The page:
Meanwhile, over on the Left Bank, there’s some terrific news from Fish La Boissonerie, one of the most popular restaurants in Saint-Germain-des-Pres, this Spring. To wit, with the arrival of young Ducasse trained Japanese chef Taku Sekine, Drew Harre and Juan Sanchez’s place has suddenly become one of the best modern bistros in Paris.
Dining with Bruno, Dorie and Michael the other night, we ate our way through almost the entire menu, which the very serious and earnest young Mr. Sekine told us will be changing every two or three days, and were hugely impressed. Our meal began with Chawanmushi with cockles, a sublime and very delicate steamed Japanese egg custard with tiny salty shellfish, and a complimentary starter of lamb sweetbreads with green asparagus in a brilliant sauce of cider and pan drippings.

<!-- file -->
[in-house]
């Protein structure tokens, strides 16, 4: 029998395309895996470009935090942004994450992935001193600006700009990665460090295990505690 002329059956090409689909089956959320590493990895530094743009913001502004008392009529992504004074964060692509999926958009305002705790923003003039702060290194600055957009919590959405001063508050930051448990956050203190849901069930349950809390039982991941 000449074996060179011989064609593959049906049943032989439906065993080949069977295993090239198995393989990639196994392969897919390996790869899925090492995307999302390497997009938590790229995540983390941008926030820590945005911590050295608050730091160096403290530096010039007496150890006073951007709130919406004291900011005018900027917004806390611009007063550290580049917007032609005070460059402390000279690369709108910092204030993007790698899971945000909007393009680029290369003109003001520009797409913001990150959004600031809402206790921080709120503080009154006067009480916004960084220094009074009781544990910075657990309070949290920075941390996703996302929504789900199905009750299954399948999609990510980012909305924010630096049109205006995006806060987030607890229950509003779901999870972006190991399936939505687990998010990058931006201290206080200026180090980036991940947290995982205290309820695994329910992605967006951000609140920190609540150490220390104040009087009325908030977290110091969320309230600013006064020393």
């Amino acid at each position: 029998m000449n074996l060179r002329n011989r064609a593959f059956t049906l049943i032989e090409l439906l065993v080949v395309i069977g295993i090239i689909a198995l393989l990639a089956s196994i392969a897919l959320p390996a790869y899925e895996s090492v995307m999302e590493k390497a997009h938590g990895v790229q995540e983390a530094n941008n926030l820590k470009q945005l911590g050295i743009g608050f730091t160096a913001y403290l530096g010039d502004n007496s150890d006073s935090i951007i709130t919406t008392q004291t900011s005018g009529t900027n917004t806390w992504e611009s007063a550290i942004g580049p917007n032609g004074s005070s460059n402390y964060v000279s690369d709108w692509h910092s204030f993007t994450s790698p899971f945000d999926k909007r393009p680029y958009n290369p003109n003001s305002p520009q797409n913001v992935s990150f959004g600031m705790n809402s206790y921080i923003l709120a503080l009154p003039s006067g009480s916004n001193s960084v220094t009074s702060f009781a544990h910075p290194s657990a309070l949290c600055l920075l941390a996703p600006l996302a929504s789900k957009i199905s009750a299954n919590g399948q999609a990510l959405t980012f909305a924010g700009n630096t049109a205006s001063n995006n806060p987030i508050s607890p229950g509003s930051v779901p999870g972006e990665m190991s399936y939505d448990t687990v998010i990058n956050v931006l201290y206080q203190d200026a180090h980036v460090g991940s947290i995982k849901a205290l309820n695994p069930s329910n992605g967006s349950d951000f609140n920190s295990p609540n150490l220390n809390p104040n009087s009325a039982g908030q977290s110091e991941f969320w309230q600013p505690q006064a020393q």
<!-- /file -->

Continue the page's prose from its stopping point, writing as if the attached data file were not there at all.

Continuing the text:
Other stand-out dishes from an excellent meal included a kimchi soup with grilled pork breast; coddled egg with parsley root, Swiss chard and roasted garlic; yellow pollack with curried cauliflower, garbanzo beans, and lime condiment; and roast lamb with baby peas and gnocci. Not only was the produce used in every dish uniformly excellent, but the intringuingly international flavor palates were impeccably mastered, too.